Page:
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Monday, November 18, 2013

Extinction event affected bees

The meteor that took out the non-avian dinosaurs at the end of the Cretaceous period (at the K-T boundary) also decimated many other life forms. According to Sandra Rehan of the University of New Hampshire, Remko Leys from Flinders University of South Australia and Michael Schwarz from the University of Adelaide, those extinctions included bees.

Bees have been around since the mid-late Cretaceous. Not coincidentally, so have a group of flowering plants called eudicotsThe scientists used DNA sequence data to map the evolutionary history of 229 species in the long-tongued bee family (Xylocopinae). This family is unevenly divided into four tribes as you can see below.


This pattern of divergence is best explained by a model where 92% of bee lineages died out 65 million years ago, and the few remaining species rapidly diverged soon afterwards.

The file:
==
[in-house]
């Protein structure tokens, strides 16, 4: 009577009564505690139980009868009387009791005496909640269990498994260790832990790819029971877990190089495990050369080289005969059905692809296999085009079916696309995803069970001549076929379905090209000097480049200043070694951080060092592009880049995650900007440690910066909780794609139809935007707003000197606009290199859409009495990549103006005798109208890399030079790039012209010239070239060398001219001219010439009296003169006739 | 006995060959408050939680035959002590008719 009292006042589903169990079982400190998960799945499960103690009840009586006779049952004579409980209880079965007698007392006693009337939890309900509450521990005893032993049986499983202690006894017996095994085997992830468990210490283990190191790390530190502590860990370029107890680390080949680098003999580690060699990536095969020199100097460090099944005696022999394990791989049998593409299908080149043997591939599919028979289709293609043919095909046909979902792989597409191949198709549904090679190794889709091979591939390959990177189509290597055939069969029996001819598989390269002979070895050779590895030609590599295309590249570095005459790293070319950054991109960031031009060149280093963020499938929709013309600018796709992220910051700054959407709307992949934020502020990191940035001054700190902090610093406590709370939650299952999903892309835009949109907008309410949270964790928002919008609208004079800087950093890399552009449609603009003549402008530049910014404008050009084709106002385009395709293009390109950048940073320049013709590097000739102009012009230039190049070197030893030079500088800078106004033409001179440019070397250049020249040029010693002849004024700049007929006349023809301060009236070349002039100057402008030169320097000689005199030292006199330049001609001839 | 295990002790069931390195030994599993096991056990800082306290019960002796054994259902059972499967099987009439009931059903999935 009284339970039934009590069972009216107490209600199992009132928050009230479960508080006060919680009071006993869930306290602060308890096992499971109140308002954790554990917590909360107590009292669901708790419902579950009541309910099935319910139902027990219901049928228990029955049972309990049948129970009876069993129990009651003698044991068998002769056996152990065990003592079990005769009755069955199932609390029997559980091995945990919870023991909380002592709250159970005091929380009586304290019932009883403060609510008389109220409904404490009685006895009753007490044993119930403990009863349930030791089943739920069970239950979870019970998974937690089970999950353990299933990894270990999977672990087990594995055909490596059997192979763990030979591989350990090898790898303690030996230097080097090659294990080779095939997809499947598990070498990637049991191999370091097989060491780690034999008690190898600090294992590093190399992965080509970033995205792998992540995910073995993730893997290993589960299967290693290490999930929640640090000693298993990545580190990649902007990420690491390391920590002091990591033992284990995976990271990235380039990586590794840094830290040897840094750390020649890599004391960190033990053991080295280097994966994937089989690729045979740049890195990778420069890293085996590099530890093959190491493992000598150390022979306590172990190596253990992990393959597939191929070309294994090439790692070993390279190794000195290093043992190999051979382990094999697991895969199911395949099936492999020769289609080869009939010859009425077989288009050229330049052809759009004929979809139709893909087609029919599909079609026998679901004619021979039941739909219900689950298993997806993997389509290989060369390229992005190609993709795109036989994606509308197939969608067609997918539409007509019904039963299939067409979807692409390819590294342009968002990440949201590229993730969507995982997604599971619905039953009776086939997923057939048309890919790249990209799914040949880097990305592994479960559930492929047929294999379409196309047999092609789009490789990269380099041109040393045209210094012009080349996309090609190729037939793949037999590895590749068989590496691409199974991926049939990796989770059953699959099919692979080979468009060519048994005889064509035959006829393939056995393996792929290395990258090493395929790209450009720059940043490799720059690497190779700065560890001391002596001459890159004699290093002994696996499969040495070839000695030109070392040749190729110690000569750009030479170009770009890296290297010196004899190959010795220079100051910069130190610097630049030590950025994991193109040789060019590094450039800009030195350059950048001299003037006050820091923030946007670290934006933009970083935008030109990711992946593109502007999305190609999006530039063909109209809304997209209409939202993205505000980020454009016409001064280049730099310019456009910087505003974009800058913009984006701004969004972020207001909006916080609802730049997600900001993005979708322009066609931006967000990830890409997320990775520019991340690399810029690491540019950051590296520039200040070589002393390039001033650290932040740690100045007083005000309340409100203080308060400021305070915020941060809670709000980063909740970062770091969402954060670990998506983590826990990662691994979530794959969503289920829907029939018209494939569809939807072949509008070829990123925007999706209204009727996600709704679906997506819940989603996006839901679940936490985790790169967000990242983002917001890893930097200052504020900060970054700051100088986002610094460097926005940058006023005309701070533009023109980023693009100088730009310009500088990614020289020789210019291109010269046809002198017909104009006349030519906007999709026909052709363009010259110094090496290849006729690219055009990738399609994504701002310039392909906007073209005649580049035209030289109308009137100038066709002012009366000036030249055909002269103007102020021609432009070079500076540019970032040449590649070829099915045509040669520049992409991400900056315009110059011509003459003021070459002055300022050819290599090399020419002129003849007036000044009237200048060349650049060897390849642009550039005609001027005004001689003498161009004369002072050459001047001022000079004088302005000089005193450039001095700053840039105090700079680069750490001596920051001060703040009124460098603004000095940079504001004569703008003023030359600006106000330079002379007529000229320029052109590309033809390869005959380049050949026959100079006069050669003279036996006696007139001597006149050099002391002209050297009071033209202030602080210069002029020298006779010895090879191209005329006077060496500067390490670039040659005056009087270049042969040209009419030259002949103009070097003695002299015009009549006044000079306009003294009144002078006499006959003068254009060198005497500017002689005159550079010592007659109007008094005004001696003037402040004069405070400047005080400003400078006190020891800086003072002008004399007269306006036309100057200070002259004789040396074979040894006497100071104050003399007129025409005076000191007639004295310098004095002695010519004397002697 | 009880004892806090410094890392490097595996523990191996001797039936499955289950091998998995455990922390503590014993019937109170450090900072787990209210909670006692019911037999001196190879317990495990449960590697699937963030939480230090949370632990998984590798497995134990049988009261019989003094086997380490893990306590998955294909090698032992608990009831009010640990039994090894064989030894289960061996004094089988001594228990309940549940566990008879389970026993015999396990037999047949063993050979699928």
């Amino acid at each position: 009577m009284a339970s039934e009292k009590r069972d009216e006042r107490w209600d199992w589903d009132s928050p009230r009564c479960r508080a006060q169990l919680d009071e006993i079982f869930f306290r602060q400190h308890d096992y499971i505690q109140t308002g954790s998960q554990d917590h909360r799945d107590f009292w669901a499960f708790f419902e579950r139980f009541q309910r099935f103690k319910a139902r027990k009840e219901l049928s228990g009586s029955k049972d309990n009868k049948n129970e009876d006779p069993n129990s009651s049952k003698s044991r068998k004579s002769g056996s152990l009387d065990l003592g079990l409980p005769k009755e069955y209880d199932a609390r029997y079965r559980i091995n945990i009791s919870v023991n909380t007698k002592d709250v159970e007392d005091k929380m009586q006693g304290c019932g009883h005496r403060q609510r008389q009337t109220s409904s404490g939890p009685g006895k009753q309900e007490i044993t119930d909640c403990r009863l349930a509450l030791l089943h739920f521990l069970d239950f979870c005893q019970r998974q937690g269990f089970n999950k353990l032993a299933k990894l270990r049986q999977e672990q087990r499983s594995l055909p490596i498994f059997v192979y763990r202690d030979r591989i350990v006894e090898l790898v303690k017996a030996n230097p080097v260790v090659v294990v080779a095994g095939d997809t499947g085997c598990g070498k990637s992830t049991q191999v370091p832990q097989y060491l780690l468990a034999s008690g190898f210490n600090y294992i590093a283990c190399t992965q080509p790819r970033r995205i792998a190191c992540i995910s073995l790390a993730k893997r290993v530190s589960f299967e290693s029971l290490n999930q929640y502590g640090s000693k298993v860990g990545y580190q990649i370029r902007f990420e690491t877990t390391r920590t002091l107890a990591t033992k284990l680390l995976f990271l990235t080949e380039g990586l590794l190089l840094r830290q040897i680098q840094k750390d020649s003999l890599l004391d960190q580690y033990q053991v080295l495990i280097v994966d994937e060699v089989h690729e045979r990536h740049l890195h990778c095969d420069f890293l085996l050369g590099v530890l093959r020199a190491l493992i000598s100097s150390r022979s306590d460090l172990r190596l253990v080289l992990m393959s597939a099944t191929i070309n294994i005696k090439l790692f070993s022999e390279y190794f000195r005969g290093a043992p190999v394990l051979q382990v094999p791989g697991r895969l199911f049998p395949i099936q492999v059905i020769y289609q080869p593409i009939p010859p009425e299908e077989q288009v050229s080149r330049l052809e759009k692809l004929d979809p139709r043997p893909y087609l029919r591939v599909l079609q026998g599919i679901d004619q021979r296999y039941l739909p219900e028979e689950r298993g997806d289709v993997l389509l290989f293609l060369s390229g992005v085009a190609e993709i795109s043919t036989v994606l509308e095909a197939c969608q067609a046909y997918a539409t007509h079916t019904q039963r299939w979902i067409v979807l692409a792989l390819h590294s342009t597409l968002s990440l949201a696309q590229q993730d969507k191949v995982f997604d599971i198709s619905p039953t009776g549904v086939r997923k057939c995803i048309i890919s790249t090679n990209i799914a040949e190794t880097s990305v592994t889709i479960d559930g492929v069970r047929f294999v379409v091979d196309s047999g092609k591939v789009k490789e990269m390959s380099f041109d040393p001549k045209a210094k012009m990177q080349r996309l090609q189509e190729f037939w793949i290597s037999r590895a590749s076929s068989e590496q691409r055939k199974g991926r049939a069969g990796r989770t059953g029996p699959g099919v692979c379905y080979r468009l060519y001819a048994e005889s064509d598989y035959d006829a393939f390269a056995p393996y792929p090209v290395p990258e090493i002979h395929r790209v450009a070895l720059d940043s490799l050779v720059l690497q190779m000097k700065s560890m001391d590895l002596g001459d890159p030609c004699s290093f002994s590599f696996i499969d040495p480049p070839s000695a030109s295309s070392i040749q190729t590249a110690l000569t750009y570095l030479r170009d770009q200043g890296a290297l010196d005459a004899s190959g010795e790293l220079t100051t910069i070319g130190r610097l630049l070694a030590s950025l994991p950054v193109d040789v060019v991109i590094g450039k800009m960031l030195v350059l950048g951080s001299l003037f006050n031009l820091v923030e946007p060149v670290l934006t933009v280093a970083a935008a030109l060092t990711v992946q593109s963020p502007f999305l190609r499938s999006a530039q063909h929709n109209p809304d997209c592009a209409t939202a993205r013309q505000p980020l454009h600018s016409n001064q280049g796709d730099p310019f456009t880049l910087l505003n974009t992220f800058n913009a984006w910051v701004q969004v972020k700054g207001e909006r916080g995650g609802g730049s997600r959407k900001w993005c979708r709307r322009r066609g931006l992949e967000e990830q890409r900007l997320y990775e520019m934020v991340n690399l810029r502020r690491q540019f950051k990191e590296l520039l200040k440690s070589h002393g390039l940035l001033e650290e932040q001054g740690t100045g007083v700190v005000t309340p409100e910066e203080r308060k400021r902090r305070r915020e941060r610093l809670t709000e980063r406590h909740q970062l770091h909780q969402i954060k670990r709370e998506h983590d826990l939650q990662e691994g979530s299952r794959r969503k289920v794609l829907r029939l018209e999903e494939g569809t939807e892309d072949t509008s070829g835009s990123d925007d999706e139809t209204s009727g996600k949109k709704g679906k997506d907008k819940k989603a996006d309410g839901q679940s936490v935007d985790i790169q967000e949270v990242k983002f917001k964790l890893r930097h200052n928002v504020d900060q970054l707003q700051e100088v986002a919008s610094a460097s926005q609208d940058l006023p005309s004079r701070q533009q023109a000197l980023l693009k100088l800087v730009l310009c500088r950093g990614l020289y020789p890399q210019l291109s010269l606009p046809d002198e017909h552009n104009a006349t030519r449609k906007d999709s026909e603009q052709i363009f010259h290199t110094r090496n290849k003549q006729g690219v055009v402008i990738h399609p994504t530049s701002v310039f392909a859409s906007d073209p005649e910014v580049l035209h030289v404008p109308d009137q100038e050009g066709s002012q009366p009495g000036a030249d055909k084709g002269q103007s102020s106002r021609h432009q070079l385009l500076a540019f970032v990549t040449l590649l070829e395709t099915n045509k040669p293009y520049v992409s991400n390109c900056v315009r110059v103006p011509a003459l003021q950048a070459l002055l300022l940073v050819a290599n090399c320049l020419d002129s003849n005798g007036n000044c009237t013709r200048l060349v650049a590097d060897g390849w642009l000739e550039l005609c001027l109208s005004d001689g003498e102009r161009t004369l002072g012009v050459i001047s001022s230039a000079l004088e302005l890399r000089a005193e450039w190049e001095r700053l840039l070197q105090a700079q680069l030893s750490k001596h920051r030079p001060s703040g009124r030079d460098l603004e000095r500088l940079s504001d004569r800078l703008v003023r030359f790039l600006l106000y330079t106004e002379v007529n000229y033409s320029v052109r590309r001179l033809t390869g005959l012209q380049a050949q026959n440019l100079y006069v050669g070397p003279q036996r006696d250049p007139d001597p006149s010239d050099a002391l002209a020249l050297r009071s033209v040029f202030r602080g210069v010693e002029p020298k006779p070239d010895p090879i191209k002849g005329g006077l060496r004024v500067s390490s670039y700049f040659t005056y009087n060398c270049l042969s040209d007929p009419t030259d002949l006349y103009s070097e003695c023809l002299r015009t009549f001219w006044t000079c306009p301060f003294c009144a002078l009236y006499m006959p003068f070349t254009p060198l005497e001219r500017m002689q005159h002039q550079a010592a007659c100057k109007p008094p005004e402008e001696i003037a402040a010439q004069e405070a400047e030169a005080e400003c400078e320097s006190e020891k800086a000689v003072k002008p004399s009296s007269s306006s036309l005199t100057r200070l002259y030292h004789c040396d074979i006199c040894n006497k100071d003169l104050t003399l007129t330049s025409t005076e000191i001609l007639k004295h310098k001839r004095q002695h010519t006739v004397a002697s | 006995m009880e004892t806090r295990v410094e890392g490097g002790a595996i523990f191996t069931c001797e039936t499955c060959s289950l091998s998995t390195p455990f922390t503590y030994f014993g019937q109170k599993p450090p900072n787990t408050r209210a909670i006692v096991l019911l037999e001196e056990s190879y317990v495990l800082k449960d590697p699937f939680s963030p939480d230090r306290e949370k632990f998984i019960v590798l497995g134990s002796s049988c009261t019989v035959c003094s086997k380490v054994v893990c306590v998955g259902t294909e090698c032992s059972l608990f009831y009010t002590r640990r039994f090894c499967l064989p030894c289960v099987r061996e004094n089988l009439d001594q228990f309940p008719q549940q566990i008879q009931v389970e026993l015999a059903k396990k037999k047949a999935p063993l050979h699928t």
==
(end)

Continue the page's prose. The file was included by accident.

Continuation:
I like to think of this as good news. If we can halt the current decimation of our modern honeybees, maybe they too can bounce back from the brink. Of course, it might take a few million years.

Sandra M. Rehan, Remko Leys, & Michael P. Schwarz (2013). First Evidence for a Massive Extinction Event Affecting Bees Close to the K-T Boundary PloS ONE DOI: 10.1371/journal.pone.0076683.